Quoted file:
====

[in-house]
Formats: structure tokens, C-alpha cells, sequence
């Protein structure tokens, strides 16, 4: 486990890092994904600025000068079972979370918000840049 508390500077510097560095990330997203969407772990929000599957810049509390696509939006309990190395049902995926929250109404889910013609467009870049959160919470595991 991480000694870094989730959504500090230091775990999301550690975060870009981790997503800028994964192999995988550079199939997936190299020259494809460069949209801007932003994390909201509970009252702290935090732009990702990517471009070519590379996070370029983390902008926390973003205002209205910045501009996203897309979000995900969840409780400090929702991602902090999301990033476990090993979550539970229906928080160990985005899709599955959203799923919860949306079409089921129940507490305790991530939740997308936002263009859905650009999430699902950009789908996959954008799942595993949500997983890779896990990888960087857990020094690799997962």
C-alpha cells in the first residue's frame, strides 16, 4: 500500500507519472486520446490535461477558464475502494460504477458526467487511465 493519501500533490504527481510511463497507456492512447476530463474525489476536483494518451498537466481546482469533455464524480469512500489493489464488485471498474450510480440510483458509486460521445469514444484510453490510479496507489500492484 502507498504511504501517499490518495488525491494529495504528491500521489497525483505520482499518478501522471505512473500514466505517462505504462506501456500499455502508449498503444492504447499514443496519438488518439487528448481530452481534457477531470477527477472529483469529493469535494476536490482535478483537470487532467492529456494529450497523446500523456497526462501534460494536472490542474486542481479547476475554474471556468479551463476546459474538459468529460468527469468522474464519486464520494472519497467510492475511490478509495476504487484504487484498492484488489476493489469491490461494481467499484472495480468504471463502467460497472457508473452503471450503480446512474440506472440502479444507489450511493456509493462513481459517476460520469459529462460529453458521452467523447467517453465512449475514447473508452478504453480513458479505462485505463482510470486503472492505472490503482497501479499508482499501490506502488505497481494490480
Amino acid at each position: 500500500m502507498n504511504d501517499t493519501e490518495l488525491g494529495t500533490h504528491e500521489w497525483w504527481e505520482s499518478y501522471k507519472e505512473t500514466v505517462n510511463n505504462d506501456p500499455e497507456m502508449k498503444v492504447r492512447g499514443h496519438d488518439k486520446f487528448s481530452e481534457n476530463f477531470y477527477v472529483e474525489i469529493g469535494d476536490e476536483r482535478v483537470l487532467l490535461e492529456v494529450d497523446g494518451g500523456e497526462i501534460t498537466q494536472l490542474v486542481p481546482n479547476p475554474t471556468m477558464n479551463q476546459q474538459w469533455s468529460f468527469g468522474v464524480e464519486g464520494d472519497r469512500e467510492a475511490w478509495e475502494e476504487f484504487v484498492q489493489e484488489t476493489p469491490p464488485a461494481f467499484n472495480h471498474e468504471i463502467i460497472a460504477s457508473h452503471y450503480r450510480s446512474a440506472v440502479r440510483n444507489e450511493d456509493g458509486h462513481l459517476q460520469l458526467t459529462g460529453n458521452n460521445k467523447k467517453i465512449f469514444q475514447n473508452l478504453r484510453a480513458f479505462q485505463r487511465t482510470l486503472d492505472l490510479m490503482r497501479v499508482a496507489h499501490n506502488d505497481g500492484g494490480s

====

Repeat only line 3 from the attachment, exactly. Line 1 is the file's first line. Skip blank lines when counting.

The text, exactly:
């Protein structure tokens, strides 16, 4: 486990890092994904600025000068079972979370918000840049 508390500077510097560095990330997203969407772990929000599957810049509390696509939006309990190395049902995926929250109404889910013609467009870049959160919470595991 991480000694870094989730959504500090230091775990999301550690975060870009981790997503800028994964192999995988550079199939997936190299020259494809460069949209801007932003994390909201509970009252702290935090732009990702990517471009070519590379996070370029983390902008926390973003205002209205910045501009996203897309979000995900969840409780400090929702991602902090999301990033476990090993979550539970229906928080160990985005899709599955959203799923919860949306079409089921129940507490305790991530939740997308936002263009859905650009999430699902950009789908996959954008799942595993949500997983890779896990990888960087857990020094690799997962």